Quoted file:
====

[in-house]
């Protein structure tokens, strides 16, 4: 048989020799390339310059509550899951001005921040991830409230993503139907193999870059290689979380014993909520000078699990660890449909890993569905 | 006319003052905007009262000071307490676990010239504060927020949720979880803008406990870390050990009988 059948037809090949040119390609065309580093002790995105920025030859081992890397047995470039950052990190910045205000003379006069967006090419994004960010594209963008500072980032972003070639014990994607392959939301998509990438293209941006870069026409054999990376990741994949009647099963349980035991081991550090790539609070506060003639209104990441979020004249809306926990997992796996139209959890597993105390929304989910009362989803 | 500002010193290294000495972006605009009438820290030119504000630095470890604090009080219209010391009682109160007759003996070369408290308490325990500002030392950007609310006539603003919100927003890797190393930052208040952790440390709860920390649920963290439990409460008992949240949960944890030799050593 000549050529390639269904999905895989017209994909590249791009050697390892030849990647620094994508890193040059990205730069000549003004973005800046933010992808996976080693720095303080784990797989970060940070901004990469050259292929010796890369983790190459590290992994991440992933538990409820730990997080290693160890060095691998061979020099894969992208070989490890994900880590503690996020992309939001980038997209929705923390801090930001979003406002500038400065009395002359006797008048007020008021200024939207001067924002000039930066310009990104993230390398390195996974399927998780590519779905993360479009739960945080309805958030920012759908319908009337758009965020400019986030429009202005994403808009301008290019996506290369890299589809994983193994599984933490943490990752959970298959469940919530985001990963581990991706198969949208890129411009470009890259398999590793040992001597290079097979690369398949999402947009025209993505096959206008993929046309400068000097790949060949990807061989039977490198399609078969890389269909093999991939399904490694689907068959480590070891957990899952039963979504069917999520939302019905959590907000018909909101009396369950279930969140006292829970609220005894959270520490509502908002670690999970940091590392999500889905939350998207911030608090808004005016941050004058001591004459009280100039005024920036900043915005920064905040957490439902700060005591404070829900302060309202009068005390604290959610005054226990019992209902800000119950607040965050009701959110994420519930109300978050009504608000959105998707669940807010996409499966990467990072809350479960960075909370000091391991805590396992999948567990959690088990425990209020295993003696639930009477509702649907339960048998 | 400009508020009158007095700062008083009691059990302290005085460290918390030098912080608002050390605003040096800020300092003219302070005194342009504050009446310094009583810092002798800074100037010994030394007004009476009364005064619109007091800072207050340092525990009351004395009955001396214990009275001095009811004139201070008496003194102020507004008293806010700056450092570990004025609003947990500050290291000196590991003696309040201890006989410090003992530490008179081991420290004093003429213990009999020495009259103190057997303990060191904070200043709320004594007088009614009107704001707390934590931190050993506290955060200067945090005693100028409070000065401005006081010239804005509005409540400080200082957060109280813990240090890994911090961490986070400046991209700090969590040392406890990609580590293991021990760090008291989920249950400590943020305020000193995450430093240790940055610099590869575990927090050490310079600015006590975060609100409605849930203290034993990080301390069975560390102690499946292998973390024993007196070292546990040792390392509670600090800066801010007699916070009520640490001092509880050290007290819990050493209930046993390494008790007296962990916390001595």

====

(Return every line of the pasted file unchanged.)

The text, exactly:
[in-house]
């Protein structure tokens, strides 16, 4: 048989020799390339310059509550899951001005921040991830409230993503139907193999870059290689979380014993909520000078699990660890449909890993569905 | 006319003052905007009262000071307490676990010239504060927020949720979880803008406990870390050990009988 059948037809090949040119390609065309580093002790995105920025030859081992890397047995470039950052990190910045205000003379006069967006090419994004960010594209963008500072980032972003070639014990994607392959939301998509990438293209941006870069026409054999990376990741994949009647099963349980035991081991550090790539609070506060003639209104990441979020004249809306926990997992796996139209959890597993105390929304989910009362989803 | 500002010193290294000495972006605009009438820290030119504000630095470890604090009080219209010391009682109160007759003996070369408290308490325990500002030392950007609310006539603003919100927003890797190393930052208040952790440390709860920390649920963290439990409460008992949240949960944890030799050593 000549050529390639269904999905895989017209994909590249791009050697390892030849990647620094994508890193040059990205730069000549003004973005800046933010992808996976080693720095303080784990797989970060940070901004990469050259292929010796890369983790190459590290992994991440992933538990409820730990997080290693160890060095691998061979020099894969992208070989490890994900880590503690996020992309939001980038997209929705923390801090930001979003406002500038400065009395002359006797008048007020008021200024939207001067924002000039930066310009990104993230390398390195996974399927998780590519779905993360479009739960945080309805958030920012759908319908009337758009965020400019986030429009202005994403808009301008290019996506290369890299589809994983193994599984933490943490990752959970298959469940919530985001990963581990991706198969949208890129411009470009890259398999590793040992001597290079097979690369398949999402947009025209993505096959206008993929046309400068000097790949060949990807061989039977490198399609078969890389269909093999991939399904490694689907068959480590070891957990899952039963979504069917999520939302019905959590907000018909909101009396369950279930969140006292829970609220005894959270520490509502908002670690999970940091590392999500889905939350998207911030608090808004005016941050004058001591004459009280100039005024920036900043915005920064905040957490439902700060005591404070829900302060309202009068005390604290959610005054226990019992209902800000119950607040965050009701959110994420519930109300978050009504608000959105998707669940807010996409499966990467990072809350479960960075909370000091391991805590396992999948567990959690088990425990209020295993003696639930009477509702649907339960048998 | 400009508020009158007095700062008083009691059990302290005085460290918390030098912080608002050390605003040096800020300092003219302070005194342009504050009446310094009583810092002798800074100037010994030394007004009476009364005064619109007091800072207050340092525990009351004395009955001396214990009275001095009811004139201070008496003194102020507004008293806010700056450092570990004025609003947990500050290291000196590991003696309040201890006989410090003992530490008179081991420290004093003429213990009999020495009259103190057997303990060191904070200043709320004594007088009614009107704001707390934590931190050993506290955060200067945090005693100028409070000065401005006081010239804005509005409540400080200082957060109280813990240090890994911090961490986070400046991209700090969590040392406890990609580590293991021990760090008291989920249950400590943020305020000193995450430093240790940055610099590869575990927090050490310079600015006590975060609100409605849930203290034993990080301390069975560390102690499946292998973390024993007196070292546990040792390392509670600090800066801010007699916070009520640490001092509880050290007290819990050493209930046993390494008790007296962990916390001595």